5 System Architecture:- GPRS CLIENT SERVER Figure 4: System Architecture 38 .3.

More suitable for static IP systems Server: Sun Java Application Server Platform: JDK 1.1 SYSTEM REQUIREMENTS Operating System: Windows 98 or above or Linux Network Facilities: Good connection to the Internet facility and GPRS connection.5 or above. 39 .CHAPTER 4 IMPLEMENTATION 4. JRE(Java Runtime Environment) Tool: Sun Java Wireless Toolkit.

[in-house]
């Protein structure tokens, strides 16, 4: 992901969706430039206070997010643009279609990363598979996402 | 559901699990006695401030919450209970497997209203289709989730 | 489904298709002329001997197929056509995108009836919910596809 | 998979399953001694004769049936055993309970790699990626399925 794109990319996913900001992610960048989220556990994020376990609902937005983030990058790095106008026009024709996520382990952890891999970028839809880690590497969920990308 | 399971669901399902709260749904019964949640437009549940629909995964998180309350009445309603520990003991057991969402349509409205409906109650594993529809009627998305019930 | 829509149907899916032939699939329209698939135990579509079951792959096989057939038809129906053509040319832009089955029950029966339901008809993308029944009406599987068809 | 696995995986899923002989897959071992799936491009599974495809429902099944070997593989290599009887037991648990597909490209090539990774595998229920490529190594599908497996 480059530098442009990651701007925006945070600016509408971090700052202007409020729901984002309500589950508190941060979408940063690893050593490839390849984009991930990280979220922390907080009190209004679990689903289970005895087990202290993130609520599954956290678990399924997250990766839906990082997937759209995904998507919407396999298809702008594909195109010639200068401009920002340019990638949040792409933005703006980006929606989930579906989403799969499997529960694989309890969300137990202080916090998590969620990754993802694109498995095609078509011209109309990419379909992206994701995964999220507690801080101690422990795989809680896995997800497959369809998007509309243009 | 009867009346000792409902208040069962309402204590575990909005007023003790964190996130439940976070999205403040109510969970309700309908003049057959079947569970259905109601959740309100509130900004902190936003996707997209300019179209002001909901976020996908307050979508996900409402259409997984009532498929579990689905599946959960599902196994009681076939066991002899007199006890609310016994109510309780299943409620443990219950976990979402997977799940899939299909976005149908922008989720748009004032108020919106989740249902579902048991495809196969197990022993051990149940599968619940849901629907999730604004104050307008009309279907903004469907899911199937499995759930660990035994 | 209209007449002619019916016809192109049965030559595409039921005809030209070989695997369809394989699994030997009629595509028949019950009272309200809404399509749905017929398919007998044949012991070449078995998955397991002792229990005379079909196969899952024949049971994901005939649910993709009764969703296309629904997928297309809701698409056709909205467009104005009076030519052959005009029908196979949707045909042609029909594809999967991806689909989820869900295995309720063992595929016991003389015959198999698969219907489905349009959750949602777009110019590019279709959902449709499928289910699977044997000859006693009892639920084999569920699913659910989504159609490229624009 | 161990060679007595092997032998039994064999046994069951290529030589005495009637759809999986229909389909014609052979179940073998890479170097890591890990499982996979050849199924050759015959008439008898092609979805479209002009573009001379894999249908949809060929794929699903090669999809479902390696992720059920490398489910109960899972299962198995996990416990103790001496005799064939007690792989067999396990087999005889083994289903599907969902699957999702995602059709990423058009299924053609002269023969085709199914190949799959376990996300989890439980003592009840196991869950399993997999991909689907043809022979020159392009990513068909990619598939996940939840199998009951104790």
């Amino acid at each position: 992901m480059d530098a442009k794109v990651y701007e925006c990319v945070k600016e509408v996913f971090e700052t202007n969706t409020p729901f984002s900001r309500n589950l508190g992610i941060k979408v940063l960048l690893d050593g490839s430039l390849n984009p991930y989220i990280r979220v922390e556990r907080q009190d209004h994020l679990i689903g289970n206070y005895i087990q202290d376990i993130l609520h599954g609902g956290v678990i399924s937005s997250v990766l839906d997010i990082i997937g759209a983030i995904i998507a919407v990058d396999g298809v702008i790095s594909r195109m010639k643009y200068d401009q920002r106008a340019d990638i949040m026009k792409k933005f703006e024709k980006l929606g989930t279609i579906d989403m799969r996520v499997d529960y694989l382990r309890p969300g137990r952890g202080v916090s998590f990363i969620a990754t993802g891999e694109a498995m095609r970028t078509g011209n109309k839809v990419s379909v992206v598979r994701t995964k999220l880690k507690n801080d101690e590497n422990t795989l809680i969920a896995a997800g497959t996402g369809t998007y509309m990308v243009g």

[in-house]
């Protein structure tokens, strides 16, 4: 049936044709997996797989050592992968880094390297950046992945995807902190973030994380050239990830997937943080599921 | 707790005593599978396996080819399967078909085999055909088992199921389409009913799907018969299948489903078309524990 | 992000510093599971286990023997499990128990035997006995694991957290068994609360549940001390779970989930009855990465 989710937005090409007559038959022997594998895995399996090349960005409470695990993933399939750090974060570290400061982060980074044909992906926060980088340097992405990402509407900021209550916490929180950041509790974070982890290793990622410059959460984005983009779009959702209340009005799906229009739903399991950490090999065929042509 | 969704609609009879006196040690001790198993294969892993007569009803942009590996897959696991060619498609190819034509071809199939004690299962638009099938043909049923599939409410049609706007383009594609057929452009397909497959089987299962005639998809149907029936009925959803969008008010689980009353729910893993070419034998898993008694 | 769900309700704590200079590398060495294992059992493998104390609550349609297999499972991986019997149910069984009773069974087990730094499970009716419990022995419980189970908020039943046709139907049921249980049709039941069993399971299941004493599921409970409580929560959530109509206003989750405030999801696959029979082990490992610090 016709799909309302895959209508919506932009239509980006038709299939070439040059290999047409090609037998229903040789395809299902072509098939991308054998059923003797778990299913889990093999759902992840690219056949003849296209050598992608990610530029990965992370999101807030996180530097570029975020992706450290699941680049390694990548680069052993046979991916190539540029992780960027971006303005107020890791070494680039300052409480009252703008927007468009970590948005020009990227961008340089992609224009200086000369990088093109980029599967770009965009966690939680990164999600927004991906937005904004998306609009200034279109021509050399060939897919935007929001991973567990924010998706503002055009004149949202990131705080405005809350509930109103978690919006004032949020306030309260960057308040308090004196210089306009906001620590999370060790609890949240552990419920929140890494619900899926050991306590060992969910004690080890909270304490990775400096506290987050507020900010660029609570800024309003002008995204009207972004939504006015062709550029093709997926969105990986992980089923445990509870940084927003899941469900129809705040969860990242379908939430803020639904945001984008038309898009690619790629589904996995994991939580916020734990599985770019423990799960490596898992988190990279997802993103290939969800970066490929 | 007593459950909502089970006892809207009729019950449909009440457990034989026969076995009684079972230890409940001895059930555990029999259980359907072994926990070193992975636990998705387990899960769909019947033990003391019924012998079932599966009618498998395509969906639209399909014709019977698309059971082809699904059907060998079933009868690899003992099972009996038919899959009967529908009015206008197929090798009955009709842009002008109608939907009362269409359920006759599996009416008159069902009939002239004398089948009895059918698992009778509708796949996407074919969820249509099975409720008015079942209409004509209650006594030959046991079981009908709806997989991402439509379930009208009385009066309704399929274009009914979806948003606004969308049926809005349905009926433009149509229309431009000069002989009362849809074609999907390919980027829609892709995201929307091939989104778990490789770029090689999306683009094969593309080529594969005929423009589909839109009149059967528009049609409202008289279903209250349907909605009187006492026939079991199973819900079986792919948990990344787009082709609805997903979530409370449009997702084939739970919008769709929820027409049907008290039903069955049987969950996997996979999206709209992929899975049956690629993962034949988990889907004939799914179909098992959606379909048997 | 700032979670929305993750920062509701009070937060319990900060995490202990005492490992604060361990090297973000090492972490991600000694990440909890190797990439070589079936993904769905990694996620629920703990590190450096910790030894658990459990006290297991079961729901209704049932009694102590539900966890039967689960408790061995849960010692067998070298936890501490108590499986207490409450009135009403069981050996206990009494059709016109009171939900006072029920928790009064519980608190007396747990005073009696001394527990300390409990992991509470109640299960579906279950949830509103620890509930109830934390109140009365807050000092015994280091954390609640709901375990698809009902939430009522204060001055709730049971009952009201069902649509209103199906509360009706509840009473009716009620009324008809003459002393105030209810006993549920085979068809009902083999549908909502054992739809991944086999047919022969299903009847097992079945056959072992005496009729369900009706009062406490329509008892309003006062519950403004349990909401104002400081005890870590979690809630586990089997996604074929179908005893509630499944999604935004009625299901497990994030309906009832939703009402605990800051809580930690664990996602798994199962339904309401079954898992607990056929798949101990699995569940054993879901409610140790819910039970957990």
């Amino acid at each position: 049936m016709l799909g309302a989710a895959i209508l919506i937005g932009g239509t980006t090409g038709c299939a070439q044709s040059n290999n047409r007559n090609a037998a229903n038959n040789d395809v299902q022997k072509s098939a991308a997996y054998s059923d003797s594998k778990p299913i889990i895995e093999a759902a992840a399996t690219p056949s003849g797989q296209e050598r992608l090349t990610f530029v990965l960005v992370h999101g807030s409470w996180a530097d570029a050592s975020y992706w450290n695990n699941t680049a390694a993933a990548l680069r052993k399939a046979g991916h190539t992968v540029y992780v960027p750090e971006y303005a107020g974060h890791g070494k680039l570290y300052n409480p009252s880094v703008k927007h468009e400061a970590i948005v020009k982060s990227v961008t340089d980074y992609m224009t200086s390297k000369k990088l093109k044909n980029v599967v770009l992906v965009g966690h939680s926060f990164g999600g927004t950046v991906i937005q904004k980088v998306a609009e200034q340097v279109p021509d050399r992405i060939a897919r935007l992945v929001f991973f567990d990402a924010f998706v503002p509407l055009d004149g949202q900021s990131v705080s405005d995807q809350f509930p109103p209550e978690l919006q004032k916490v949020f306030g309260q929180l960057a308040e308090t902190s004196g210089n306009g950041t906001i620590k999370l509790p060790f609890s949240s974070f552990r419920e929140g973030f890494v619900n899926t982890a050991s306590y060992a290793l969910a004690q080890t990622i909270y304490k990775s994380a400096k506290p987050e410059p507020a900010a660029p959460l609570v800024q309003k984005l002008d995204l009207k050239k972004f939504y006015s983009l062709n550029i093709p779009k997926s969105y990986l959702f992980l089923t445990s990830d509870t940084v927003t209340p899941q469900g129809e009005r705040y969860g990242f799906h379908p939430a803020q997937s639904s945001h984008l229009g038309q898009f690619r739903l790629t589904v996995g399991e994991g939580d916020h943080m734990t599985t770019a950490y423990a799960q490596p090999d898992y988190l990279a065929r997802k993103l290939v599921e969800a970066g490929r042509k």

Run MIDlet. and other small mobile devices. which is a toolbox for developing wireless applications that are based on J2ME's Connected Limited Device Configuration (CLDC) and Mobile Information Device Profile (MIDP).html.sun.4.3 Beta ►KToolbar (Figure 7 step creating j2me application) 40 . at http://java. The toolkit includes the emulation environments. a simple “Hello. performance optimization and tuning features. which includes a set of tools and utilities and an emulator for creating Java applications that run on handheld devices. Figure 3 shows the Sun Java Wireless Toolkit©. and examples that developers need to bring efficient and successful wireless applications to market quickly.com/products/sjwtoolkit/download-2_3. Other client-side handheld programming is similar to this.3 Beta. mainstream personal digital assistants. 2. an MIDP application. development environment KToolbar as shown in Figure 3 by selecting the following Windows commands: Start ► All Programs ► Sun Java Wireless Toolkit 2. under Microsoft Windows XP: 1. The following steps showing how to develop an MIDP application. and designed to run on cell phones. Download Sun Java Wireless Toolkit 2. World!” program. documentation.. 2004).2 IMPLEMENTATION DETAILS Steps to develop J2ME Program This sub-section gives an example of J2ME programming (Sun Microsystem Inc.